• Data Illustrated that a VTE of 1.5 to 1.6 is Needed to Inert an Ullage to 8% Oxygen by Volume with 95% NEA (5% [O2])
    • Published Report DOT/FAA/AR-01/6

AAR-422 Fire Safety R&D

slide11

Preliminary Research

  • Fuel Effects on an Inert Ullage
    • Quantitatively Determined the Effect an Unscrubbed Fuel Load Can Have on an Adjacent Inert Ullage
      • Simple Rectangular Tank with Single Deposit Nozzle and Single Vent
      • Examined Fuel Loads of 20, 40, 60, and 80 Percent Full at Sea Level and Two Altitudes; Inerted to 6, 8, and 10 Percent
      • Measured the Increase in Ullage [O2] due to Air Evolving from Fuel
    • Circulated the Ullage Through the Fuel to Bring Tank to Equilibrium Quickly - Represents Maximum Fuel Effect on Ullage
    • Study of Time Effects Showed Unless You Stimulate the Fuel, The Excess Air in Fuel had Small Effect on Ullage
    • Report Pending Publication

AAR-422 Fire Safety R&D

slide12

Inert Ullage Fuel Effects Data

Max Increase in Ullage [O2]

Due to Adjacent Fuel Load

AAR-422 Fire Safety R&D

slide13

Preliminary Research

  • GBI Proof of Concept Ground/Flight Testing
    • Joint Project with Boeing that Evaluated the Concept of Ground-Based Inerting
      • GBI is Inerting on Ground, Perform Ground Operations, and Fly
      • Examined the Effects of Wind and Flight Conditions on Ullage Oxygen Concentration of a model 737-700
    • Inerted Tank with Ground Supplied NEA to Approximately 8%
    • Measured Oxygen Concentration at 8 Locations in CWT During “Normal” Ground and Flight Conditions
    • Testing Illustrated that the Benefit from Inerting was Substantial
      • Must Eliminate/Reduce CWT Cross Venting with Vent System Mod
      • Some Benefit Even With Small Fuel Loads
    • Published Report DOT/FAA/AR-01/63

AAR-422 Fire Safety R&D

slide14

GBI Flight Test Data

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slide15

Preliminary Research

  • Scale Boeing 747SP Tank Inerting
    • Quarter-Scale Model of Boeing 747SP CWT was Built from Three Quarter Inch Plywood By Scaling Drawings from Shepherd Report (24% Length Scale)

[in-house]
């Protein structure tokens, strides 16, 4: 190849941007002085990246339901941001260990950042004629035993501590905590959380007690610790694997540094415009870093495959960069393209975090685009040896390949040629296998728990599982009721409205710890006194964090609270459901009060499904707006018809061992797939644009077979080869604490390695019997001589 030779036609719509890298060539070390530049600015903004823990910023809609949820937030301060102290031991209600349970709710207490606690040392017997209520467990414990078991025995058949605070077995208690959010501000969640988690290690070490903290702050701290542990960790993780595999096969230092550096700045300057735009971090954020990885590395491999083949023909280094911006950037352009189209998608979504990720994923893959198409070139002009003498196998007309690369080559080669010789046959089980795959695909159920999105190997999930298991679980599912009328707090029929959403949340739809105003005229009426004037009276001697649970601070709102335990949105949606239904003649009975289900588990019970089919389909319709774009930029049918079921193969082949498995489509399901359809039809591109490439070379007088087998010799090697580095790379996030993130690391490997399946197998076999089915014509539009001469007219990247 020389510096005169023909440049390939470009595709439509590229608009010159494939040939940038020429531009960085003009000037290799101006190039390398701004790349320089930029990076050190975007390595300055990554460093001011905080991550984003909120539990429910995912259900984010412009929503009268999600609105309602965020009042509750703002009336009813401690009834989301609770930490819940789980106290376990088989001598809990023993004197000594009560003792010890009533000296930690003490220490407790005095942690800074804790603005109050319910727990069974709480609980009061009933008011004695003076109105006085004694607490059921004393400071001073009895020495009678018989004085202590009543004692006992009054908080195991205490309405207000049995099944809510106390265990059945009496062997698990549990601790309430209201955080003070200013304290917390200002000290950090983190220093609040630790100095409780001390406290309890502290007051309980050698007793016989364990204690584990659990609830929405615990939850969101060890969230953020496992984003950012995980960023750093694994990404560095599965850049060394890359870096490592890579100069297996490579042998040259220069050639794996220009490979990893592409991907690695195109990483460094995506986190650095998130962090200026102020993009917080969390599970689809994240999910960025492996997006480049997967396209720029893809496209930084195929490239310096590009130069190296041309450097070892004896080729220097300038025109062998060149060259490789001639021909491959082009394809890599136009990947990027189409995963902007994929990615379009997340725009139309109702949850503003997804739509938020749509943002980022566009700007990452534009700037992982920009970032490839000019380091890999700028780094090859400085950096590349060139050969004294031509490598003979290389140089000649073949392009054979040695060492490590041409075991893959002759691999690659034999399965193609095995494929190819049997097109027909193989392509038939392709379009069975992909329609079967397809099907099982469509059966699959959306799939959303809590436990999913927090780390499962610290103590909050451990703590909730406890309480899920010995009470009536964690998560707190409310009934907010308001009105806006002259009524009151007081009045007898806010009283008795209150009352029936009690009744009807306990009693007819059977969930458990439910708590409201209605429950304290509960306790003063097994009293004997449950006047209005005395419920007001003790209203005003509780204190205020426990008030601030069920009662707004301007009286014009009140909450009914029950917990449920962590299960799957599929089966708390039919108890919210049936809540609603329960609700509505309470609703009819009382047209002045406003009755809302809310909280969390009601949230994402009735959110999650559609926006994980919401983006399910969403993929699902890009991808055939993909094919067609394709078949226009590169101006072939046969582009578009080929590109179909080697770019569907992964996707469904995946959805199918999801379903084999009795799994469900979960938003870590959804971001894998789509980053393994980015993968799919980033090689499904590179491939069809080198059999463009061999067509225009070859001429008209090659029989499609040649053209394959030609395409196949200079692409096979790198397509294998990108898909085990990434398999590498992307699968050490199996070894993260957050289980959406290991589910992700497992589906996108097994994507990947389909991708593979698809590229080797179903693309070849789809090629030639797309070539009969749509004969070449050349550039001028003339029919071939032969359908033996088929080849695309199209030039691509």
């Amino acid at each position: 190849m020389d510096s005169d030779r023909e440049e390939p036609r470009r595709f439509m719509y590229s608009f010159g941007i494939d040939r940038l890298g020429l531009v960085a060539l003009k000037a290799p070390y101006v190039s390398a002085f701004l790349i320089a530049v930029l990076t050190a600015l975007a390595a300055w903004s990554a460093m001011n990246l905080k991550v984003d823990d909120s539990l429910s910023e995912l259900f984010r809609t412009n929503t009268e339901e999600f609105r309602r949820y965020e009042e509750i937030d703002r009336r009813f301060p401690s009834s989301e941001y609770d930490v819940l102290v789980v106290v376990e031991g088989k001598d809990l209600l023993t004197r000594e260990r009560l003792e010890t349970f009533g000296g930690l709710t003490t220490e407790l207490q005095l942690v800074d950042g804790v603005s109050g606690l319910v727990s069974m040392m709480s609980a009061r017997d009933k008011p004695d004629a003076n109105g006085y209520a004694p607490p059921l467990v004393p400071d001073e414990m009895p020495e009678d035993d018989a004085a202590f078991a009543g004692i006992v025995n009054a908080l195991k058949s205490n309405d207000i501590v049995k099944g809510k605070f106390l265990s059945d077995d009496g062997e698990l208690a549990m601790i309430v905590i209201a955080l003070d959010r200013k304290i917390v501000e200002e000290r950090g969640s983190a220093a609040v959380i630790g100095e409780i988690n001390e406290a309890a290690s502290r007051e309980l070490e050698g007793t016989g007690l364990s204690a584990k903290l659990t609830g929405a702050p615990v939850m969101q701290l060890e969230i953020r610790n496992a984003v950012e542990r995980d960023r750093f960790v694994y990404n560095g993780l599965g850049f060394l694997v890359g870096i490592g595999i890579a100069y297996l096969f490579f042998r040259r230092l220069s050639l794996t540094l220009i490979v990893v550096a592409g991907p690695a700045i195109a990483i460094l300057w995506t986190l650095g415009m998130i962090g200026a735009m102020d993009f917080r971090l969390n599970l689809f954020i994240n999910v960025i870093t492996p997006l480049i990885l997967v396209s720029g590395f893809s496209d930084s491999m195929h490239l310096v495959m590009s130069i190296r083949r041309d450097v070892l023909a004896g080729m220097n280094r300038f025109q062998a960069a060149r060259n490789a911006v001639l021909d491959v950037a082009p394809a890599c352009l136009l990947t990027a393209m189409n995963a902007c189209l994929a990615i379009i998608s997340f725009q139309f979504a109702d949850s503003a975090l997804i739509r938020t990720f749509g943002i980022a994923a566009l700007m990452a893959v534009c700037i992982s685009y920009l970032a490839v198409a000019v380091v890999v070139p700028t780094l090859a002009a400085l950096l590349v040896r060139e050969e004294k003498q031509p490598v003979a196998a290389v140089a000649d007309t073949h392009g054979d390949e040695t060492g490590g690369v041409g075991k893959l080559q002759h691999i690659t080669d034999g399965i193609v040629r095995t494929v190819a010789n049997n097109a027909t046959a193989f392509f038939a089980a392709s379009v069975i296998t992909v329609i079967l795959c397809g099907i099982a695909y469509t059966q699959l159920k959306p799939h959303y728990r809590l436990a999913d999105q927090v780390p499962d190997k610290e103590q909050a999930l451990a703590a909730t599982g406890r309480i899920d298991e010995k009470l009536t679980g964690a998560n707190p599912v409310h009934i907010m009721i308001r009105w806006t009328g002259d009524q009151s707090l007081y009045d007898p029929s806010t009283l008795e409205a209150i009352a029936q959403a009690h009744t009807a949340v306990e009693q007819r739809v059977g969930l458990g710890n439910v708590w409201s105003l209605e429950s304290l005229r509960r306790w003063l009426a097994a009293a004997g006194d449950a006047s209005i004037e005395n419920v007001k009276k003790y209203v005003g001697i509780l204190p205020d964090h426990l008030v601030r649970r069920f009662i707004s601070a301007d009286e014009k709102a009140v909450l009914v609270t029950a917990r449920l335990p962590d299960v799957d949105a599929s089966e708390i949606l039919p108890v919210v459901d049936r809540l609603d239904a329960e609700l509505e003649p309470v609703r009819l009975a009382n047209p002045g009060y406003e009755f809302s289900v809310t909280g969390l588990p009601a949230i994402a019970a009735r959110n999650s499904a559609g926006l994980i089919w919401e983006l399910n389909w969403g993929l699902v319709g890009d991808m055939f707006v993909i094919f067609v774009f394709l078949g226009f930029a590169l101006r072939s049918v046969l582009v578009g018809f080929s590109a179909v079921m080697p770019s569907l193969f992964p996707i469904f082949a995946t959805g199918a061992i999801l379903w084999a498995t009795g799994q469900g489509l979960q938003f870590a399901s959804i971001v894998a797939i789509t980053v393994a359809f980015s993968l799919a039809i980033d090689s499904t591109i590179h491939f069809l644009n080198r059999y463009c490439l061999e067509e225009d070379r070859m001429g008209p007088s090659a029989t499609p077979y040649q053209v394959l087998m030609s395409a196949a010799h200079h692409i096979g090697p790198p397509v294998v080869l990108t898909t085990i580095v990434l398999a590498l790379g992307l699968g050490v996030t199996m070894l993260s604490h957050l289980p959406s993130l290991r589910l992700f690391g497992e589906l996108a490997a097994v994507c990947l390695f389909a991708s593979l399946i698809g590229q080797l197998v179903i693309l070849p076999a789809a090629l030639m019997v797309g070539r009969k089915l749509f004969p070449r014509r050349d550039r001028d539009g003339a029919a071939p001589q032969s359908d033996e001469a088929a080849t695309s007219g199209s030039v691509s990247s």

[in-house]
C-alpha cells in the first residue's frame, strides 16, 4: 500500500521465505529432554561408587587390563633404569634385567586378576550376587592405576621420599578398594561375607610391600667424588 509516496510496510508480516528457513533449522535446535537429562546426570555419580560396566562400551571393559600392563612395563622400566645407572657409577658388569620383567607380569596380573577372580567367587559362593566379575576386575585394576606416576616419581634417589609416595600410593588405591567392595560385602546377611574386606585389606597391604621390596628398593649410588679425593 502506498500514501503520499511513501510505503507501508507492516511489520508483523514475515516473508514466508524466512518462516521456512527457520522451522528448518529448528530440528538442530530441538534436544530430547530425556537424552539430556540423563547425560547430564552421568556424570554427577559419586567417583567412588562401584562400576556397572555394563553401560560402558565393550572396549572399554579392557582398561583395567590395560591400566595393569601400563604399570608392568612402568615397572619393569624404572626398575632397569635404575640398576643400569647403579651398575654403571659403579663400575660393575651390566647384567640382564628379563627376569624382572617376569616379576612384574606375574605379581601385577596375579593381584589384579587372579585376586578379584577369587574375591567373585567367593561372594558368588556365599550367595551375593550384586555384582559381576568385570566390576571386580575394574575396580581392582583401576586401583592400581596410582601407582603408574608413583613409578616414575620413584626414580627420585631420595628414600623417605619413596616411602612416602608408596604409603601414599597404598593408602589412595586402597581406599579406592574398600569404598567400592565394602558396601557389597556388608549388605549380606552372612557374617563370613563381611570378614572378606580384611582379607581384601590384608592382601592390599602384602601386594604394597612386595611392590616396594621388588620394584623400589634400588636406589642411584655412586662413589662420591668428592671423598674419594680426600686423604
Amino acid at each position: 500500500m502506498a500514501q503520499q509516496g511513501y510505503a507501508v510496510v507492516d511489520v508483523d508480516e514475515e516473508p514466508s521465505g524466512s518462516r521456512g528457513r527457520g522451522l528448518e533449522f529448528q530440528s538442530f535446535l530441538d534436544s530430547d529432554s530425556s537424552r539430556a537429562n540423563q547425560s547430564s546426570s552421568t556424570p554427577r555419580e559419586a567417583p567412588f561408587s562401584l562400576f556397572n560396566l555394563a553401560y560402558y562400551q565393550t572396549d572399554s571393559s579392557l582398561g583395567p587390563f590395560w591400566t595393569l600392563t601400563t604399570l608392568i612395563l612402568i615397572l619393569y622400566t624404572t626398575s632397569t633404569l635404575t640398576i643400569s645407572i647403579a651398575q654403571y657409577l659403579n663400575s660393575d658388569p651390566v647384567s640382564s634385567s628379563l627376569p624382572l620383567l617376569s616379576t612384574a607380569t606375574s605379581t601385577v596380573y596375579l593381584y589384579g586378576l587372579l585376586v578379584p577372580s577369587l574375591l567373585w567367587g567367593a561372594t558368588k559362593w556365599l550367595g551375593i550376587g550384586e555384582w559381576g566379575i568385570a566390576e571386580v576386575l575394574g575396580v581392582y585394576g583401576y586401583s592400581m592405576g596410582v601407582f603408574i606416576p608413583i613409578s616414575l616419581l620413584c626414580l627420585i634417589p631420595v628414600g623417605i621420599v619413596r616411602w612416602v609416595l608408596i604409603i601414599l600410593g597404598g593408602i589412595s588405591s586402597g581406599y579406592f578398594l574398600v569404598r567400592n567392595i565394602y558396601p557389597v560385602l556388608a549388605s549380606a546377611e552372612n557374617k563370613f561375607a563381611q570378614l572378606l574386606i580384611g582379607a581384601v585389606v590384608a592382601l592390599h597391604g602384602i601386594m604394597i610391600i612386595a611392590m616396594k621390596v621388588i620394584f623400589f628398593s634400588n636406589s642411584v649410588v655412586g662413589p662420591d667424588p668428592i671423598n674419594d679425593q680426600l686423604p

• Variable Deposit Manifold Allowed for NEA to be Deposited at Any Rate in any Bay(s) Desired
      • Measured Oxygen Concentration in Each of the 6 Bays
    • Testing Illustrated that Equally Deposit NEA 95 will Allow for Comparable Results to the Simple Tank (VTE of 1.5-1.6 to 8%)
    • More Importantly, Uneven Deposit of Inert Gas Resulted in More Efficient Inerting (Less Gas to Inert the Same), Particularly when Half the Vent System Was Blocked
    • Published Report DOT/FAA/AR-02/51

AAR-422 Fire Safety R&D

slide17

Preliminary Research

  • Lower Oxygen Content Study
    • Performed Ignition Experiments with Model Fuel Tank in Pressure Chamber with both Propane and JP-8 at Reduced Oxygen Concentration
      • Tank Instrumented with Thermocouples and Sample Lines for Hydrocarbon and Oxygen Concentration Measurement.
      • Heaters Placed Underneath the Tank Control the Liquid Fuel Temperature (Flammability).
      • Used Single High Power Spark to Ensure a Reaction if Probable
      • Study at Sea Level and Altitude to 38K Feet
    • Follow on Tests Validated Previous Testing that the Critical Oxygen Concentration is Approximately 12% at Sea Level
    • Report Pending Publication

AAR-422 Fire Safety R&D

slide18

Lower Oxygen Content Study Data

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slide19

Full-Scale Fuel Tank Inerting

  • Boeing 747SP Test Article
    • Decommissioned from Airline Service and Purchased by the FAA for Ground Testing Only
      • All Major Systems Fully Operational
      • Has Independent Power for Test Equipment and Instrumentation
    • Center-Wing Tank Fully Instrumented
      • Gas Sample Tubing for Oxygen and Total Hydrocarbon Analysis
      • 32 Thermocouples in Tank (Ullage, Fuel, Walls, Floor, and Ceiling)
    • Other Instrumentation
      • Additional Thermocouples in Pack Bay, NEA Deposit, Cabin etc.
      • 4 User Specified Oxygen Analysis Channels (Vent Channel, Dry Bay, etc.)
      • Some Weather Data Acquired
    • Full Complement of Ground Service Equipment

AAR-422 Fire Safety R&D

slide20

Boeing 747SP in Photo

AAR-422 Fire Safety R&D

slide21

747SP Center Wing Tank Top Diagram

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slide22

Full-Scale Fuel Tank Inerting

  • Validation of Assumptions / Localized Deposit
    • 747SP is Plumbed with a Single Deposit Manifold in Bay 3 Which was the Optimal Case (most efficient inerting), Developed from the Scale Tank Testing, with Half the Vent System Blocked
    • Inerted Tank with Different NEA Purities and Different Flow Rates in an Attempt to Validate Existing Knowledge Base and Assumptions
      • Limited Amount of Data to Date
    • Preliminary Data Shows Deposit Methodology and Modeling Work was Sound and Productive
    • Preliminary Data Looks Good as long as Mixing is Promoted by Operating the ACMs

AAR-422 Fire Safety R&D

slide25

Full-Scale Fuel Tank Inerting

  • Vertical Mixing / Temperature Effects